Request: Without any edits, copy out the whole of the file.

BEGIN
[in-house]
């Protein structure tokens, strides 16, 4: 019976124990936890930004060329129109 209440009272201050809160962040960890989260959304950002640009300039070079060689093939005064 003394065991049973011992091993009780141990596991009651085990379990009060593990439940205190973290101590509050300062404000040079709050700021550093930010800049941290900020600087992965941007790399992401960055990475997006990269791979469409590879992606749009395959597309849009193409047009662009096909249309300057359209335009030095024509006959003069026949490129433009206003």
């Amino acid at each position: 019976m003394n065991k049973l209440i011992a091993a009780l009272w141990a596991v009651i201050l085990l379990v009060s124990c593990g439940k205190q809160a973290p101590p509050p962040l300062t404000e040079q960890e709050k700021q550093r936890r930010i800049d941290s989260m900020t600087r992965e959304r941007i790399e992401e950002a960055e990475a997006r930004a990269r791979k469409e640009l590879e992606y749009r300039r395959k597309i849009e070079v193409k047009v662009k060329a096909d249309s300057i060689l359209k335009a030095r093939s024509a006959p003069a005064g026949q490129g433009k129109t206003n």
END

[in-house]
């Protein structure tokens, strides 16, 4: 019976124990936890930004060329129109 209440009272201050809160962040960890989260959304950002640009300039070079060689093939005064 003394065991049973011992091993009780141990596991009651085990379990009060593990439940205190973290101590509050300062404000040079709050700021550093930010800049941290900020600087992965941007790399992401960055990475997006990269791979469409590879992606749009395959597309849009193409047009662009096909249309300057359209335009030095024509006959003069026949490129433009206003």
């Amino acid at each position: 019976m003394n065991k049973l209440i011992a091993a009780l009272w141990a596991v009651i201050l085990l379990v009060s124990c593990g439940k205190q809160a973290p101590p509050p962040l300062t404000e040079q960890e709050k700021q550093r936890r930010i800049d941290s989260m900020t600087r992965e959304r941007i790399e992401e950002a960055e990475a997006r930004a990269r791979k469409e640009l590879e992606y749009r300039r395959k597309i849009e070079v193409k047009v662009k060329a096909d249309s300057i060689l359209k335009a030095r093939s024509a006959p003069a005064g026949q490129g433009k129109t206003n």